A few busloads of Oak Park and River Forest residents were among thousands to participate in The March on Springfield for Marriage Equality Tuesday, according to the Wednesday Journal's live coverage of the event.
The march took place on the first day of the fall veto session of the Illinois State Legislature, and drew the masses to show support of Senate Bill 10, the "Religious Freedom and Marriage Fairness Act," which was approved by the Illinois Senate in February with Gov. Quinn's support.
Oak Park Village Trustees Ray Johnson and Colette Lueck were among the Oak Parkers to join the march.
Sens. Don Harmon and Kimberly Lightford, both Democrats, voted for the bill in February. Harmon, the Senate President Pro Tempore, represents part of Oak Park and River Forest; Lightford, the assistant majority leader, represents part of Oak Park, River Forest and Forest Park, according to a February report on Oak Park-River Forest Patch.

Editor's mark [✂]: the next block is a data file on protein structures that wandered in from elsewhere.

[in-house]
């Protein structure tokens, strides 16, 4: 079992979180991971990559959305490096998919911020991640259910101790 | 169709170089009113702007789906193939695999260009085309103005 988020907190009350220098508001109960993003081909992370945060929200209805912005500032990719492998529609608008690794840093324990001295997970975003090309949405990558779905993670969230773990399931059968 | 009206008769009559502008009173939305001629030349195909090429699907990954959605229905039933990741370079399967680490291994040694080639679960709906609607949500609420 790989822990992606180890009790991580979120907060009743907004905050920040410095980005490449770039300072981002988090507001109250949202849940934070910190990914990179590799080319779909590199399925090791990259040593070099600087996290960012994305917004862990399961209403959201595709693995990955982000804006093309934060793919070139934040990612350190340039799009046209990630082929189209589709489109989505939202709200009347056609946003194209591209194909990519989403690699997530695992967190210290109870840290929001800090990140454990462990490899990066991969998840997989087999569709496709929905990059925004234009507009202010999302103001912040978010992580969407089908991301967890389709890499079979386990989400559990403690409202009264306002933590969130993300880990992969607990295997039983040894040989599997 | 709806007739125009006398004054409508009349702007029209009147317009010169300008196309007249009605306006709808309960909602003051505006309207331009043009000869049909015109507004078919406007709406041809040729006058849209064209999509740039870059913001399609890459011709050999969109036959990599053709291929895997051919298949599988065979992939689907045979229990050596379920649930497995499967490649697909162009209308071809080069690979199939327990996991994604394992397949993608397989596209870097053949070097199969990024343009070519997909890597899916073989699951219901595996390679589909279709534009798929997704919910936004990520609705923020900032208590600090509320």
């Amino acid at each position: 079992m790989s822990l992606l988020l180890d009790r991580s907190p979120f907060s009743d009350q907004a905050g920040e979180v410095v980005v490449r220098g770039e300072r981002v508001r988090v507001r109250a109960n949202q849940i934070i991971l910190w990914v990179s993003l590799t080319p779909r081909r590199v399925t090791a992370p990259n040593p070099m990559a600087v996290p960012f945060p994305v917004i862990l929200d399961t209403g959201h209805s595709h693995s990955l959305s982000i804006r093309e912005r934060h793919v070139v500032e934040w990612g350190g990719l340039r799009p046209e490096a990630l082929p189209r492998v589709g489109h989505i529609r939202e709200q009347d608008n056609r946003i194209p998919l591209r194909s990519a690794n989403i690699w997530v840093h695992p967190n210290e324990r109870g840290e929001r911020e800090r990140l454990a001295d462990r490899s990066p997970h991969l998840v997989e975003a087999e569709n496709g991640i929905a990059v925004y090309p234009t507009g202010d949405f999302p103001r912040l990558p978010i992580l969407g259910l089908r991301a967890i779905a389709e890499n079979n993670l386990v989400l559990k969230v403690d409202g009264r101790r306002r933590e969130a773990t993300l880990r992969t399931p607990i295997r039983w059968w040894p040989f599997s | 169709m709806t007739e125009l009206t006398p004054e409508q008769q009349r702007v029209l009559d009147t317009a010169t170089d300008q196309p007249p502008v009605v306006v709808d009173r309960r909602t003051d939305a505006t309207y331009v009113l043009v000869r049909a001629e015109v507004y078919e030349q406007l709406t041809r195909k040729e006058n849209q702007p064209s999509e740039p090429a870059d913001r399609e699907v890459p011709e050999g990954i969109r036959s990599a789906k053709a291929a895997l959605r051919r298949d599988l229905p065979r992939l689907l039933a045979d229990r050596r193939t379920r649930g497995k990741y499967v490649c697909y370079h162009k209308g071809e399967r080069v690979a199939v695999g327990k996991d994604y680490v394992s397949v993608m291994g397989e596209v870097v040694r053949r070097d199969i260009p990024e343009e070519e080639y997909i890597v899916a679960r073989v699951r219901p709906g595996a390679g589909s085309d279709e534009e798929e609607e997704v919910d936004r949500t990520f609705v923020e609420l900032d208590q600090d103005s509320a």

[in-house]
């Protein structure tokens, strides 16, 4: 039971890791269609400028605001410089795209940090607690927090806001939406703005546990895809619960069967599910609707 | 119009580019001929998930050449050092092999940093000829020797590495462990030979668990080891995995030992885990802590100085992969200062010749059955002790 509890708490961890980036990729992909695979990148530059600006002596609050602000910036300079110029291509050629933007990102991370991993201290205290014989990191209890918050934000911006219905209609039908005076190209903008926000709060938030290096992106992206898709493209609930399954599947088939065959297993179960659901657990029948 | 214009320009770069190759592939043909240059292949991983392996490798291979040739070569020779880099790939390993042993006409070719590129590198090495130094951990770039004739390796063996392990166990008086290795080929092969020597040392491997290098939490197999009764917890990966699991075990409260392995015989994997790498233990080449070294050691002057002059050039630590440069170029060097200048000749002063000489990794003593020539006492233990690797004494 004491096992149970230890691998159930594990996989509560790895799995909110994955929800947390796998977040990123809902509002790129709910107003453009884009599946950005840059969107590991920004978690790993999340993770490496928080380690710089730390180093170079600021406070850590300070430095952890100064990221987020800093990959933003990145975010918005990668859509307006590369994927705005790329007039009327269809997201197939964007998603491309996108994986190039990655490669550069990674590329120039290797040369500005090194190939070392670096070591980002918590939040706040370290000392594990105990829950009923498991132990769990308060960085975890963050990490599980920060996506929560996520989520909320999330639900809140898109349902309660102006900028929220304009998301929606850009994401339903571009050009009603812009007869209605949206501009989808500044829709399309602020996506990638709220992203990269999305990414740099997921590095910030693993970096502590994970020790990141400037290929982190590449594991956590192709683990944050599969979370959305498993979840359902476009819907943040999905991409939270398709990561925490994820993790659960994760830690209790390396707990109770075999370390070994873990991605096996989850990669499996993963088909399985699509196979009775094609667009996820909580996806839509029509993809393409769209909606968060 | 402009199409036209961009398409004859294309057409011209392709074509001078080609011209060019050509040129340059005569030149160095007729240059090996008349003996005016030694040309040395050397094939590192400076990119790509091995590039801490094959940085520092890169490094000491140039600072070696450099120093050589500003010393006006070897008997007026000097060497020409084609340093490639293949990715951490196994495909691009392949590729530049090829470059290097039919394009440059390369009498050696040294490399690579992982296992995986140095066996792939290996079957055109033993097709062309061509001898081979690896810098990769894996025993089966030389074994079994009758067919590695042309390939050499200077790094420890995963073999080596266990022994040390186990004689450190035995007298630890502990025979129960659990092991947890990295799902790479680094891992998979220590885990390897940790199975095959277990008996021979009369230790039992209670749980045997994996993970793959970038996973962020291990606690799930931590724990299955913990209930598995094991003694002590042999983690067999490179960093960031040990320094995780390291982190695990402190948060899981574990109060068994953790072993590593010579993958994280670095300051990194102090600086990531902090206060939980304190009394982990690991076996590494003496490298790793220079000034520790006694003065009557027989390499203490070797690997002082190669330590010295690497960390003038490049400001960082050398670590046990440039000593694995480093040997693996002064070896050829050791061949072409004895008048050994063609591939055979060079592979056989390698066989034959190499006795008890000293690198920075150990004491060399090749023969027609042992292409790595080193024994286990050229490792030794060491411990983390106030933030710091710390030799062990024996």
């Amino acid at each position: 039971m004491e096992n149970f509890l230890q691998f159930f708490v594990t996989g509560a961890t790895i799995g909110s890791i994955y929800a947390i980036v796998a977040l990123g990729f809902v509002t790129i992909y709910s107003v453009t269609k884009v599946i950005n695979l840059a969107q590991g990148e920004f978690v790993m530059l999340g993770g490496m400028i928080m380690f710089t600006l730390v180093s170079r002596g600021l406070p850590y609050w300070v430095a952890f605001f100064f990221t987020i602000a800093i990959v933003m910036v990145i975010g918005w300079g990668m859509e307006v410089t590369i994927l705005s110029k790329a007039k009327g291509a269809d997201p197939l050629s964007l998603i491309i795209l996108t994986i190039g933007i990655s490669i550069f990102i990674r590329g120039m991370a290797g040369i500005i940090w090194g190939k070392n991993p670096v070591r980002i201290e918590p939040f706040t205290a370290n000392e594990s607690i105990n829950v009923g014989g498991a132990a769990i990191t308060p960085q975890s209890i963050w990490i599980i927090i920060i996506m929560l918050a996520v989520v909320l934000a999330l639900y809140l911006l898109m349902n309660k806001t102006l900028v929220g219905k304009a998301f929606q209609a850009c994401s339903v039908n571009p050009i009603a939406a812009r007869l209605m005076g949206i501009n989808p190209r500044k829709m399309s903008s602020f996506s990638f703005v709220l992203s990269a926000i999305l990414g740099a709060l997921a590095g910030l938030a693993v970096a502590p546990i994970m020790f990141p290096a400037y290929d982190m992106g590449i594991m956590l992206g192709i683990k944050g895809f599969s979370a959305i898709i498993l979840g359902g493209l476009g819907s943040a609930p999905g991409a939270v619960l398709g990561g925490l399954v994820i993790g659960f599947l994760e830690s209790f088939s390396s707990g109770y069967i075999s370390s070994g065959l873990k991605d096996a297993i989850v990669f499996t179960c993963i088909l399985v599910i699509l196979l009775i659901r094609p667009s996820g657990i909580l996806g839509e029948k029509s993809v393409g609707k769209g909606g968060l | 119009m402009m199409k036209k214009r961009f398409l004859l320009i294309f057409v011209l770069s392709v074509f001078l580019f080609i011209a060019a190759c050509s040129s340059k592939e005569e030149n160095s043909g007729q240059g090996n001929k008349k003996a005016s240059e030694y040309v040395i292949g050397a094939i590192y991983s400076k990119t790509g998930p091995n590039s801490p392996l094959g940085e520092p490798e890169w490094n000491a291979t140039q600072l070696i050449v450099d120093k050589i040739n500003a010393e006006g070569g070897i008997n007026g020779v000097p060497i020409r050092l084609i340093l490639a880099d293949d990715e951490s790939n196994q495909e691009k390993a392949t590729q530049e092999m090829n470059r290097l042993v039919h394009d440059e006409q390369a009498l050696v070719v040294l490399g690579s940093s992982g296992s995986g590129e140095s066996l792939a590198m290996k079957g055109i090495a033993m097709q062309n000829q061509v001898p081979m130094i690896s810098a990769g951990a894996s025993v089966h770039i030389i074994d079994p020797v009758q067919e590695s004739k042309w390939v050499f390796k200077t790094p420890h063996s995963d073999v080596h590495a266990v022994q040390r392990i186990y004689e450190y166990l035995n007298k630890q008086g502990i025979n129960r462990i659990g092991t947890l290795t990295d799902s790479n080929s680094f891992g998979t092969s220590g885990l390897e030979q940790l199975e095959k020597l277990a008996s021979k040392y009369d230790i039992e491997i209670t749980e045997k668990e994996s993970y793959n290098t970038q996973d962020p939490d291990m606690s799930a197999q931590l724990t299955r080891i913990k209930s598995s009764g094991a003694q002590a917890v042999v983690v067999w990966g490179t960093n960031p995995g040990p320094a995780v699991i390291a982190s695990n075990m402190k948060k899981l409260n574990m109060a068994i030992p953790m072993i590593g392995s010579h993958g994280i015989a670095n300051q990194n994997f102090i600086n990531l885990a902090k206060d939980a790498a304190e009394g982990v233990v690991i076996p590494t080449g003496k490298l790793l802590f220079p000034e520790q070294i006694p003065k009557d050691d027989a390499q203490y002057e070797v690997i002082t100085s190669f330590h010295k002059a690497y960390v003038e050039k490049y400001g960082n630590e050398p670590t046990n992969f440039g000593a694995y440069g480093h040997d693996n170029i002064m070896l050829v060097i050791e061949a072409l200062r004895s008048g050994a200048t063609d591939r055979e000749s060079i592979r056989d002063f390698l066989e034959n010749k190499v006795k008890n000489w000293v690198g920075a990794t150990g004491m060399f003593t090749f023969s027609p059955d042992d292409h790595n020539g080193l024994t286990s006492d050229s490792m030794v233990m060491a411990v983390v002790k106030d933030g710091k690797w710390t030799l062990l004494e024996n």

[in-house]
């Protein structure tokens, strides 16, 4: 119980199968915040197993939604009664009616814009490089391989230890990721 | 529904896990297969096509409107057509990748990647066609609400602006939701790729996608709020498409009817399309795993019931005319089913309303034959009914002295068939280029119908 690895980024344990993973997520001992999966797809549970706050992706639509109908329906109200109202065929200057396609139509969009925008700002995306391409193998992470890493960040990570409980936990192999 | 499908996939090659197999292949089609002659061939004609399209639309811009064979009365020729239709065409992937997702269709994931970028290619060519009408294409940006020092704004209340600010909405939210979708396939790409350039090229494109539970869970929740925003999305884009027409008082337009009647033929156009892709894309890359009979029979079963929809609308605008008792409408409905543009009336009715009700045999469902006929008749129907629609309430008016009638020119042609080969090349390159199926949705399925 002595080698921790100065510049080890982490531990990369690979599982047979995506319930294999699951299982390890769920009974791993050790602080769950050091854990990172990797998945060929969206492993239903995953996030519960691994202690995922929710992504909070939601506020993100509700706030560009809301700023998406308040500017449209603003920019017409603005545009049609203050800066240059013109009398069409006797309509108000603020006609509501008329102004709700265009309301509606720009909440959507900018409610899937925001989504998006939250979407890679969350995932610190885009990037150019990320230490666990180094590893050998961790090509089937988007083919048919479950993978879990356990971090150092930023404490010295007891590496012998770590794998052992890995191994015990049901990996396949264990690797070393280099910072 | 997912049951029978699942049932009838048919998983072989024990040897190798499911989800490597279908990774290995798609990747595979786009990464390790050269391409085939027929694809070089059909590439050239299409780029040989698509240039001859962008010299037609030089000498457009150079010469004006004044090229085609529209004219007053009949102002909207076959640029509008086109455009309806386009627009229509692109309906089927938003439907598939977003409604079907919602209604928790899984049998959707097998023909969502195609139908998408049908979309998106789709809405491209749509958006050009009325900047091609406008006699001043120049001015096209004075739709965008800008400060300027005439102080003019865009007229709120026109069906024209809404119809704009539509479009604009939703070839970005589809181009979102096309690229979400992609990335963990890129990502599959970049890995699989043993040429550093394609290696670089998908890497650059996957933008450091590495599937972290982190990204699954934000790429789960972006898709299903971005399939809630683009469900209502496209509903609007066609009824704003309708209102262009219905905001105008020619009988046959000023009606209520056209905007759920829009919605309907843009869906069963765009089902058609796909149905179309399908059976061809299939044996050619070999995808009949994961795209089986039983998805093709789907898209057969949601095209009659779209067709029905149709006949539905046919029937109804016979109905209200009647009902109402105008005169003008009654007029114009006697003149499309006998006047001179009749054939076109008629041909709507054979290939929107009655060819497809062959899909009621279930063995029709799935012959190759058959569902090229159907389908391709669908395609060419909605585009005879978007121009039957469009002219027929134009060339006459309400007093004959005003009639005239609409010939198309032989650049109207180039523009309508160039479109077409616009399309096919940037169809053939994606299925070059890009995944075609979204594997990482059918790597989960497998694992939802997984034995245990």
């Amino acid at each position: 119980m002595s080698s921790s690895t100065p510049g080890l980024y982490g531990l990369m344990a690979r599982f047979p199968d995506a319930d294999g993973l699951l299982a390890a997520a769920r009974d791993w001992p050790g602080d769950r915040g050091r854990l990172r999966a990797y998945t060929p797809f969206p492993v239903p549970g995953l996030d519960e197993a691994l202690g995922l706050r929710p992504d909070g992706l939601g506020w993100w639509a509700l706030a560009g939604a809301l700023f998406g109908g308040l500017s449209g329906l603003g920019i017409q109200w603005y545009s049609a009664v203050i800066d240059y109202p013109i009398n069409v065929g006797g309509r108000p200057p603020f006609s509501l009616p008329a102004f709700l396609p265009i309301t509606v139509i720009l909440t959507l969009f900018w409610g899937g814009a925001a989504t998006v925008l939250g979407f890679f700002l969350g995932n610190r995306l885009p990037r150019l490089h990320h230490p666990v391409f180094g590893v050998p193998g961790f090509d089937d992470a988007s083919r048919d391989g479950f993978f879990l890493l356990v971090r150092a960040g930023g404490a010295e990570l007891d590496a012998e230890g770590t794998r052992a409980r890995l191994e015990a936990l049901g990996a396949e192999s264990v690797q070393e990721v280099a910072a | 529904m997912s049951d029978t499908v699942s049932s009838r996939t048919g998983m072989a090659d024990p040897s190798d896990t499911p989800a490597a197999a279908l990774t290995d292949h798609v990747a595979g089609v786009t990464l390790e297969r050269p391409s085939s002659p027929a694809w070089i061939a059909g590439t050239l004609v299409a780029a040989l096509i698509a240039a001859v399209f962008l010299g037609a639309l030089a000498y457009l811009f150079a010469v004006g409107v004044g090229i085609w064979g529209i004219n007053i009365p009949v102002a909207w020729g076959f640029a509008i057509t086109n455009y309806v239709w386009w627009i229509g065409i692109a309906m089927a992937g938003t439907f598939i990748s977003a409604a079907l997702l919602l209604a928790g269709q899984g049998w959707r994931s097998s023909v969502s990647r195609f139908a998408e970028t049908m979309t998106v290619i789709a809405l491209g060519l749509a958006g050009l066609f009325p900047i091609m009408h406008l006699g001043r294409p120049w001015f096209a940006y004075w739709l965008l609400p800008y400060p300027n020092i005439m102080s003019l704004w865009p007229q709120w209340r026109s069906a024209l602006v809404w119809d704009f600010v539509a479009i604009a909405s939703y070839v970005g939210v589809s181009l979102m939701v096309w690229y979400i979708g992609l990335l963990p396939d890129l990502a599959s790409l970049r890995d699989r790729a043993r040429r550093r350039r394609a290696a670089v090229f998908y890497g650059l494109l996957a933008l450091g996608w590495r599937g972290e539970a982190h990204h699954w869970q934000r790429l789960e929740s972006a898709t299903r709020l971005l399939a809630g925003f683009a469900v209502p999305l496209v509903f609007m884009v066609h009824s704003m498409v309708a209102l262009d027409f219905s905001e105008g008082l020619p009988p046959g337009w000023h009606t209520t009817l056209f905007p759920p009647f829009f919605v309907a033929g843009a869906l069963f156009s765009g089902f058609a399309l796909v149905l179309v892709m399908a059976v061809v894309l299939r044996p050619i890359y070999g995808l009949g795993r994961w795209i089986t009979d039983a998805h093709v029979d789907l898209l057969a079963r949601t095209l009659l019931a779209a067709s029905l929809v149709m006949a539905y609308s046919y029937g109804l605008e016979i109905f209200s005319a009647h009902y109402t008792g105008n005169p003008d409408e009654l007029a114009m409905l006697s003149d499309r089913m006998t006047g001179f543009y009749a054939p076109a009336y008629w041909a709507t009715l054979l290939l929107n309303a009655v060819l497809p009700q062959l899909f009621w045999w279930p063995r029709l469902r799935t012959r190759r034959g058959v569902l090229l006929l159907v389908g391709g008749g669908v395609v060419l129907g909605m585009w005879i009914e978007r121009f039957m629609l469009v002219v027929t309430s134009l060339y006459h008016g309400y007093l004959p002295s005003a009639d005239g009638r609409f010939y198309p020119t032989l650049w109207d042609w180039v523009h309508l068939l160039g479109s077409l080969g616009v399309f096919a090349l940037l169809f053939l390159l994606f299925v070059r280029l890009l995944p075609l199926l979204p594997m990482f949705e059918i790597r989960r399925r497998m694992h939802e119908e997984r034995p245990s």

"Couples in loving, committed relationships should be able to declare, with pride and dignity, that they are married," Harmon said in a statement, posted on the site as a PFD. "They should be able to enjoy both the celebration and the commitment that accompany marriage. If we’re serious about extending equal rights to same‐sex couples, we must approve gay marriage in Illinois."
The Oak Park Temple was one of the organizers to take a bus down to Springfield.
"Oak Park Temple can help make history Tuesday Oct. 22 as we take part in a March on Springfield for Marriage Equality. The temple and Social Action Committee are organizing this advocacy trip as we make the final push to bring same-sex marriage to the Land of Lincoln," a Facebook message on the temple's event page reads.
Oak Park Temple member Annika Rothbaum told the Journal the group was going down to Springfield to show representatives that religious groups stand behind the marriage equality bill.
Opponents of the bill, who planned a Wednesday demonstration at the Capitol, were also present in Springfield Tuesday, when Springfield Bishop Thomas John Paprocki issued a statement prohibiting gay rights advocates from entering a downtown church to pray for their cause, according to a Chicago Tribune report.
After the its passage in February, the bill was put on hold in the House, where it still needs 60 votes, according to ABC. House Speaker Michael Madigan told ABC last last month it needs about a dozen votes.